More About the Author
D. H. Kerby was born in California to left-liberal parents who were also political journalists. He was educated on the East Coast of the United States and in Europe, focusing mainly on physics and philosophy, viewing the latter as providing an opportunity to improve his opinion about what sort of government is best.
Trying to understand what was between the lines of the newspapers to which his mother and father paid so much attention, he has traveled in some twenty-five foreign countries, many of which were undergoing profound social or political transformation. Once, after listing the places he's been and the historical changes (wars, coups d'etat, revolutions) that were taking place at those times he was asked, "So, do you go to these places because these things are happening there, or do these things happen there because you go to these places?" It is a question about which he takes the Fifth, though he would point out that we have known since quantum mechanics that all observation changes what's observed.
In 1990, he was an assistant to political prisoners and their families in Cape Town, South Africa, meeting many men and women as they emerged from the crucible of apartheid's notorious prisons to which they had been consigned for resisting white minority rule. Kerby's opposition to U.S. intervention in Central America had by then taken him to Nicaragua, which he visited during the contra war.
He has worked for The Association for Responsible Dissent and its successor organization, the Association of National Security Alumni, organizations of former U.S. intelligence officers and interested others. The second group worked for greater transparency and more Congressional oversight and control of U.S. intelligence agencies.
His book-length poem It Fell From the Sky, It Must be Ours (Dhaka: Blitz, 2006) was praised in these terms by Peter Dale Scott, former Canadian diplomat and Professor Emeritus of English Literature at U.C. Berkeley: "Kerby's short epic is an awakened poem of the nightmare we live in, one in which both religion and science are at the service of oppressors. More intensely personal and self-questioning than Ginsberg's Howl, his poem also gives more authentic snapshots of our chaotic world, from the streets of Jerusalem, Frankfurt, Managua, and Port-au-Prince to the pressroom of the United Nations. Readers will share his vivid experiences, whether of an unfolding military coup d'etat, or of invasive psychiatric obtuseness. Above all, one feels the agony of 'a man of peace in a situation of war.'" The University Research Library at U.C.L.A., the Los Angeles Public Library, and McCabe Library at Swarthmore College each owns copies of the book.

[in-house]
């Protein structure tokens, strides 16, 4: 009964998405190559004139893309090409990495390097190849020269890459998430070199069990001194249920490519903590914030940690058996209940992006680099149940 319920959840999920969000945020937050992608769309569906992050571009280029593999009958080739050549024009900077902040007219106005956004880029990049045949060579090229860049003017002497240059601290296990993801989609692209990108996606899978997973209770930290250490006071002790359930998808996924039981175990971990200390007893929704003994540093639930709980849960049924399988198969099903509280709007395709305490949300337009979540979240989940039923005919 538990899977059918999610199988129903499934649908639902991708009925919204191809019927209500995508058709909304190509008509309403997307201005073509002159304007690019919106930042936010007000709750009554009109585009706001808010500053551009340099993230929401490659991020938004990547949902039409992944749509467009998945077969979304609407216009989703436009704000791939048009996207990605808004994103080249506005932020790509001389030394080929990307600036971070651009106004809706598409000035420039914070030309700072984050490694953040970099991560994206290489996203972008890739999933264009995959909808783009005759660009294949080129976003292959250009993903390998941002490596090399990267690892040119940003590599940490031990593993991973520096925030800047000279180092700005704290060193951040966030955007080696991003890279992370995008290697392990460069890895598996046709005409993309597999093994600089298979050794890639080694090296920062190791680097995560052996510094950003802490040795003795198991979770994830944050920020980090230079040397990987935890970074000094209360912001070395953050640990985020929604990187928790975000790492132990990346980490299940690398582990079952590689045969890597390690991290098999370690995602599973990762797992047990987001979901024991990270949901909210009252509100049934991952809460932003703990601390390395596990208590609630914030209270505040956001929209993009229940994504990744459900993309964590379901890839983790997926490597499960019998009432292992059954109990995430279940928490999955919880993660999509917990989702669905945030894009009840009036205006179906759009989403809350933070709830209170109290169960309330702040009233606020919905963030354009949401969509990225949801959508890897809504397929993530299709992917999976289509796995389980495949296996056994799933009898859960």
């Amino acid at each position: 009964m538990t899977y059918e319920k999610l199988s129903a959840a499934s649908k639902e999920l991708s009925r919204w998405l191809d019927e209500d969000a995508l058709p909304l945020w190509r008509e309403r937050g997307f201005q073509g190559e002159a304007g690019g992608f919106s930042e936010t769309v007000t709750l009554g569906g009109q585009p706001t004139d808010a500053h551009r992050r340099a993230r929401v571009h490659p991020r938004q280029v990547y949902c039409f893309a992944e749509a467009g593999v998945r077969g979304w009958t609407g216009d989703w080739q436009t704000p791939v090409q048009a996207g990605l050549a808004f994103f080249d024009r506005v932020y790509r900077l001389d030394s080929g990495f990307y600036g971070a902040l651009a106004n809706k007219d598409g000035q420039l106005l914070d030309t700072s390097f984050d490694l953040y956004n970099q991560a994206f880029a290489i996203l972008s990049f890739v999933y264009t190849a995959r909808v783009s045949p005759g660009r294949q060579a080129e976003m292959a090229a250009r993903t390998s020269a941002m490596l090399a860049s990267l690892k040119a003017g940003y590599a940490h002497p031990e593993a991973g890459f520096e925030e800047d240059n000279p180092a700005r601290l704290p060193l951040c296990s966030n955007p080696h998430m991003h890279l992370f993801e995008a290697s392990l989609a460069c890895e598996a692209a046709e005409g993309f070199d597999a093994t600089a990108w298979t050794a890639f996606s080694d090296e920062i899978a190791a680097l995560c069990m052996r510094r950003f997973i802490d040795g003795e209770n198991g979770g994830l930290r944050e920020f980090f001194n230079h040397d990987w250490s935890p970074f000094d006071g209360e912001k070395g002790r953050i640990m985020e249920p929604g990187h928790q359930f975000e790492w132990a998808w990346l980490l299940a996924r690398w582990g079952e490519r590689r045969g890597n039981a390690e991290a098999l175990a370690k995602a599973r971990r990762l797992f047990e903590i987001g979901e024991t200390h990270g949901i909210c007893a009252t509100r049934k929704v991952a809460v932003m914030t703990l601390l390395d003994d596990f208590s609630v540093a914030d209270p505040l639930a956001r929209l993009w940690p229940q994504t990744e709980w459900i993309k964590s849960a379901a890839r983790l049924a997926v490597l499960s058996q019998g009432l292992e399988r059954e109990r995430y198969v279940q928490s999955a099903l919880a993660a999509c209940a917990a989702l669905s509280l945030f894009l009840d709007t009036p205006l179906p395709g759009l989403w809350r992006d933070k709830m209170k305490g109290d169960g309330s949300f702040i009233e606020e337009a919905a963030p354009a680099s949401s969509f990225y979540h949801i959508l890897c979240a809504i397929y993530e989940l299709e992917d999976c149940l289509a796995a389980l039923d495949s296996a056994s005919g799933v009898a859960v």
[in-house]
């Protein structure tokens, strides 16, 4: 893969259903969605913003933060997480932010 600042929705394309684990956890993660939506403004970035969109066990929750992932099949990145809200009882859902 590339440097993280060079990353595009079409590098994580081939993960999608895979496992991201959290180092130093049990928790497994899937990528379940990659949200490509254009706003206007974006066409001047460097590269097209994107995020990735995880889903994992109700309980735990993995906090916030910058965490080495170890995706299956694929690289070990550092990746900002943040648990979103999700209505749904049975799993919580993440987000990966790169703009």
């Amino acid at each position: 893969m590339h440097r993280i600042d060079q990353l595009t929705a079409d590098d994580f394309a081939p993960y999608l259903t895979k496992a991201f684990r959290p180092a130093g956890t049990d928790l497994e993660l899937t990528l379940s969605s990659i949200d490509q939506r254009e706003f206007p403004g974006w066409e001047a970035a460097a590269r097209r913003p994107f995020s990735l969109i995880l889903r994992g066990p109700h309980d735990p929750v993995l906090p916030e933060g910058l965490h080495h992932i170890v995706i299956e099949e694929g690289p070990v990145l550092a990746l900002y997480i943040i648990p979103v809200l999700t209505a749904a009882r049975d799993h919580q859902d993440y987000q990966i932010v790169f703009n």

He has lived in London, Oxford, Berkeley, Paris, Amsterdam, and Los Angeles. He is currently editing and working on an introduction to a book of his father Phil's correspondence from the period beginning in 1953, when Joseph McCarthy spoke in Wheeling, West Virginia, through the years of the anti-Viet Nam War movement. To complete the project, he will be seeking the permission of the literary heirs of each of his father's correspondents to publish the letters. Phil Kerby corresponded with some of the most powerful people in American political life, and was the winner of the 1976 Pulitzer Prize for editorial writing criticizing excessive government secrecy and judicial censorship. Permission to use letters by Eleanor Roosevelt, Senator Frank Church, Adlai Stevenson, Arthur Schlesinger, Jr., Bertrand Russell, and I. F. Stone has already been granted.
D. H. Kerby is a survivor of torture and now makes his home in Philadelphia near the University of Pennsylvania and reads his poetry from time to time on its campus.